Business Machine

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Weblog Archive Cutedge

by: Bernard Teo

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Copyright © 2003-2012
Bernard Teo
Some Rights Reserved.

Mon 19 Jun 2006

About the AEBS Firmware Update 5.7 & iChat AV

Category : Technology/AEBS5dot7.txt

The last time I updated my Airport Base Station with the 5.6 firmware update, I promptly lost connection with my ISP. Something went wrong with PPPoE and the Base Station refused to connect with the ISP. I had to revert the firmware back to 5.5.1 to salvage the base station.

This time, the 5.7 firmware update went much better. Apple seems to have fixed the PPPoE problem, whatever that was.

I've needed to update the base station to test out iChat AV on my iMac, which seems to require a base station with at least a 5.6 firmware update, if you're sitting behind an Airport Base Station.

Hai Hwee has a new MacBook, and a black one, too, and I've now someone to talk to over iChat AV.

It's working well and this is great (I'd be able to see my wife and kid even when I travel). Even over Airport. Imagine connecting up a few retail outlets with these Intel-based iMacs, and using the built-in camera to double-up also as a bar-code reader. I'd like to figure out how this can be made to work, but I can already see the business processes this can be made to support. As usual, there's so much to do, and so little time ...

I had this email last week from Yves Filiatro, whom I was helping with MailServe :
"I don't know how old you are but I am amazed by the changes that happened in the last century, it is not long ago that the first flight was made by the wright brothers and now I don't even have to go to take my car to the post office to buy a stamp to post my letter and to wait a few weeks to get an answer from you. Just a thought as I think we take all of this for granted too often. Good night from the other side of the world".

Posted at 2:53PM UTC | permalink

Dying by a thousand cuts

Category : Commentary/piracy.txt

We've crossed the 5500 figure for the number of registered users of Postfix Enabler, DNS Enabler, et al. But, if you go to Version Tracker or MacUpdate, you'll see download figures at least 10 times that number.

That's the point of that article : "Piracy bleeds Mac game makers dry". Piracy bleeds all software developers dry.

"The software's overpriced; I want to try it before I buy it (but then never get around to buying it); I can't afford it on a student's income." And so on...

I've read that software publishers factor the cost of lost sales due to piracy into the retail cost of their products, in effect punishing the people who pay for software by getting them to bear the cost for those who don't.

I've never wanted to do that. I'm working towards the day when we'll lick this problem. Price the software low - but make everyone who use it pay for it.

Nothing gets me down more than having someone who pirates the software write in to ask for support. We have an efficient back-end database, so it's very easy for me to tell when someone's had the gall to do that. Chutzpah's not the word. You go through highs and lows. These are the lows.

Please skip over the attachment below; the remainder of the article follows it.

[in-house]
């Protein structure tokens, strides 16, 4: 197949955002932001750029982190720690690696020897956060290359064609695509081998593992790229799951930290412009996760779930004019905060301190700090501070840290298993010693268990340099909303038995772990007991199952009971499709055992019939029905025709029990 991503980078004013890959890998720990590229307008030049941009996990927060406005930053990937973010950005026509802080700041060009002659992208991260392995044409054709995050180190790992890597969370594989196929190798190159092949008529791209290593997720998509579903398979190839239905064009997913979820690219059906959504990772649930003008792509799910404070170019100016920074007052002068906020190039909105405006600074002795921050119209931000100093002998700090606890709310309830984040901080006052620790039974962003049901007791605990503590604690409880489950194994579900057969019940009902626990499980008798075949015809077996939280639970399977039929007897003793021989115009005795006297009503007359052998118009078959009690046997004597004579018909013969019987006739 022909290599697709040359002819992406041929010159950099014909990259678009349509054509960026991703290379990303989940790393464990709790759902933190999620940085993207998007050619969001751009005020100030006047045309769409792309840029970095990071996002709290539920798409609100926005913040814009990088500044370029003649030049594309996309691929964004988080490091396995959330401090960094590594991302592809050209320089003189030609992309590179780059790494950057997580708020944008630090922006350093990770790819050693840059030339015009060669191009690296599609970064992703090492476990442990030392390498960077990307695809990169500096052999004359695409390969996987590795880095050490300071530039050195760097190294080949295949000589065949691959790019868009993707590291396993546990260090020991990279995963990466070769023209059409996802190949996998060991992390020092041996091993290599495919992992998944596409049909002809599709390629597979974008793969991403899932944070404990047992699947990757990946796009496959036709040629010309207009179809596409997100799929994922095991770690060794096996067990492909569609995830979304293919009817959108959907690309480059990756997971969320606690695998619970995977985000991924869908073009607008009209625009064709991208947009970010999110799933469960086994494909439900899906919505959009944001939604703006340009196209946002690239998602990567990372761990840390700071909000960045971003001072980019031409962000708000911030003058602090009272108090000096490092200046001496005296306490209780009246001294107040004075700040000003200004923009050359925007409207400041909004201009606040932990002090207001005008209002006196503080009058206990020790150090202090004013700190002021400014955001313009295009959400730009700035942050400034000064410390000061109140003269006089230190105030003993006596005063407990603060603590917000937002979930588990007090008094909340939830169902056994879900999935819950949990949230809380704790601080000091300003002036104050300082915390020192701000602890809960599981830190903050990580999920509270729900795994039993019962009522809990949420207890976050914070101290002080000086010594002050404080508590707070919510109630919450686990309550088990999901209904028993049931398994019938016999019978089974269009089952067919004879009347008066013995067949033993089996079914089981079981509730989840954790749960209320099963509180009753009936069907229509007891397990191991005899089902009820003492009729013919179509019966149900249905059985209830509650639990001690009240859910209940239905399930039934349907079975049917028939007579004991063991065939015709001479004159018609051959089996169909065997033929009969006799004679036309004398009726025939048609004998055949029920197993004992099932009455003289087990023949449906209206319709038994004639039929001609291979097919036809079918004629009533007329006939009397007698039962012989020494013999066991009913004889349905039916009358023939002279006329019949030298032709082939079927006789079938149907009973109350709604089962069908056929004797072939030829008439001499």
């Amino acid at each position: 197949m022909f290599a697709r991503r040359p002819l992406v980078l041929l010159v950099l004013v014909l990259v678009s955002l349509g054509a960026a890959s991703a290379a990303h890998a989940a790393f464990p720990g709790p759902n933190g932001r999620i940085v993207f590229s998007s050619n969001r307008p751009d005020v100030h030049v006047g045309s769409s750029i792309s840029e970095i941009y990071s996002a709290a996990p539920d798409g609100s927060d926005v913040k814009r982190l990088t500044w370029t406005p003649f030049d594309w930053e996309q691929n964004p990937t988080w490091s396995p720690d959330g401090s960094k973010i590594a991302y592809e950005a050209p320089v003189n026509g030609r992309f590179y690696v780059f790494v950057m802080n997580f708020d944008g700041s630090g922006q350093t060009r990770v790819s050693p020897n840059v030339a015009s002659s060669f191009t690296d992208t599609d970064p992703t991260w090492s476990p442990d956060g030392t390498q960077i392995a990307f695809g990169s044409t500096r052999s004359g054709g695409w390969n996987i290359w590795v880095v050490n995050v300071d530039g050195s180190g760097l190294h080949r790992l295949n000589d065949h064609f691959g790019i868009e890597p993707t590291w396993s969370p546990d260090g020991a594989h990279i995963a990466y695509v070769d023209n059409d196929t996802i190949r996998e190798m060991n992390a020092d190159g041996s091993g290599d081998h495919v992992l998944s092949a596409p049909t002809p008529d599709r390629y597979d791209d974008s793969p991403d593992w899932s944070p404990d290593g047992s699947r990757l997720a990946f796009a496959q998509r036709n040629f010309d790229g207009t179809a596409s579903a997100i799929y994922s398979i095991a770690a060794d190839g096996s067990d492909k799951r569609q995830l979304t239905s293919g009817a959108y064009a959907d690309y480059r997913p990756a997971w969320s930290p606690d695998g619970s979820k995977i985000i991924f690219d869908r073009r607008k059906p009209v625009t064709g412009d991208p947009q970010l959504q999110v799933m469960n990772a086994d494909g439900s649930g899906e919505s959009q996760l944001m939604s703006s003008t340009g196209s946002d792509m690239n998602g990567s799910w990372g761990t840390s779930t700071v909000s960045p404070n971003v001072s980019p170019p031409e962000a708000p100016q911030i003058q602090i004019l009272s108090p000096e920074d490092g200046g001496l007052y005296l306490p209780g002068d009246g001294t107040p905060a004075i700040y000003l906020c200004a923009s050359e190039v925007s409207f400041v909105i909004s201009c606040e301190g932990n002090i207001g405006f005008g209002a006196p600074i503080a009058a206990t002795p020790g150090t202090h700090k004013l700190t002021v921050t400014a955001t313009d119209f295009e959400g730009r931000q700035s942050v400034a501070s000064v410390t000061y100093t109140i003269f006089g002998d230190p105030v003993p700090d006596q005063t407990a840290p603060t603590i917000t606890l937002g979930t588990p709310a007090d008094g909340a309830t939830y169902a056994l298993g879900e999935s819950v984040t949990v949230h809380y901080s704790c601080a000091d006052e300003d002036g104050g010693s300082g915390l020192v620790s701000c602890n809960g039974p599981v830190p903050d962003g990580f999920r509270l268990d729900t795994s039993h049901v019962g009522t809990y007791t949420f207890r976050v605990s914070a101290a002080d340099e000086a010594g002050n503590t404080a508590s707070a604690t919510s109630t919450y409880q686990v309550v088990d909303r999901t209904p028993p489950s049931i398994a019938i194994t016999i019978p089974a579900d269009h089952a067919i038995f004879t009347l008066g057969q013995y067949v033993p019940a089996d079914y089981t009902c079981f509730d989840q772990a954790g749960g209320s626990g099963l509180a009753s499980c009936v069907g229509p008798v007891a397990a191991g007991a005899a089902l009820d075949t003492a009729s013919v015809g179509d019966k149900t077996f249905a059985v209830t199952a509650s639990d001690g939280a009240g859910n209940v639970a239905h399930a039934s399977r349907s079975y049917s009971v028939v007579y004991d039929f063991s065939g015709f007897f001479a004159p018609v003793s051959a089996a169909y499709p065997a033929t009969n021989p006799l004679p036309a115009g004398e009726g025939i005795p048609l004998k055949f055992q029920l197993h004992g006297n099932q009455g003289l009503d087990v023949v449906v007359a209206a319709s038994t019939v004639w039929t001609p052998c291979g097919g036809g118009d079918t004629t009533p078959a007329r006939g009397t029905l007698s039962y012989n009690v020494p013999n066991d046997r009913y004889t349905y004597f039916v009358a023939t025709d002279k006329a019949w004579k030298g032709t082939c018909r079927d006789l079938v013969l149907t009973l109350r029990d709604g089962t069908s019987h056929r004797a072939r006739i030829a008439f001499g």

Postscript : But how do you get out of this funk? Salespeople keep themselves pumped up reading Anthony Robbins, and (the early) Zig Ziglar. Me? I dive into books like How I Made It, to remind myself that others may have gone through worse. And let Bruce Springsteen scream my pain away in Thunder Road.

Posted at 10:09AM UTC | permalink

Thinking Different about Thinking Different

Category : Commentary/aboutThinkingDifferent.txt

I was reading this article about "Why Startups Condense in America". Going down the list of reasons :

1. The US Allows Immigration,
2. The US Is a Rich Country,

until I reached
3. The US Is Not (Yet) a Police State,

and I read :

"Another country I could see wanting to have a silicon valley is China. But I doubt they could do it yet either ... Singapore would face a similar problem. Singapore seems very aware of the importance of encouraging startups. But while energetic government intervention may be able to make a port run efficiently, it can't coax startups into existence. A state that bans chewing gum has a long way to go before it could create a San Francisco."

See what I mean? About people rejecting perfectly workable solutions to societal problems on the grounds of ideological purity. "Banning chewing gum? What sacrilege."

Actually, thinking different for a moment, I've often felt that a student of business could learn a lot from studying two lessons - 1. from Apple (about how to break through against a strong incumbent in the face of overwhelming odds), and 2. from the founding of modern-day Singapore (about how to create something from out of absolutely nothing - no hinterland, no agriculture, no water, on an island the size of a postage stamp).

There's a book I have, "Heart Work" (you can't find it on Amazon), that tells the story about how these guys in the economic development board brought business to Singapore over the last 40 years and there were some amazing stories, stories of spunk and resourcefulness, of what Guy Kawasaki would call chutzpah, e.g.,

"... the story of Philip Yeo selling land to a chemical company CEO while it was still underwater ..."

So, there are start-up lessons to be learnt here. The point I am making is that Thinking Different cuts both ways, and we can question the received wisdom, even those of the progressive, liberal persuasion.

Posted at 9:04AM UTC | permalink

Put your Mac to Work Now how would you do something like that?

Weblogs. Download and start a weblog of your own.

A Mac Business Toolbox
A survey of the possibilities

A Business Scenario
How we could use Macs in businesses

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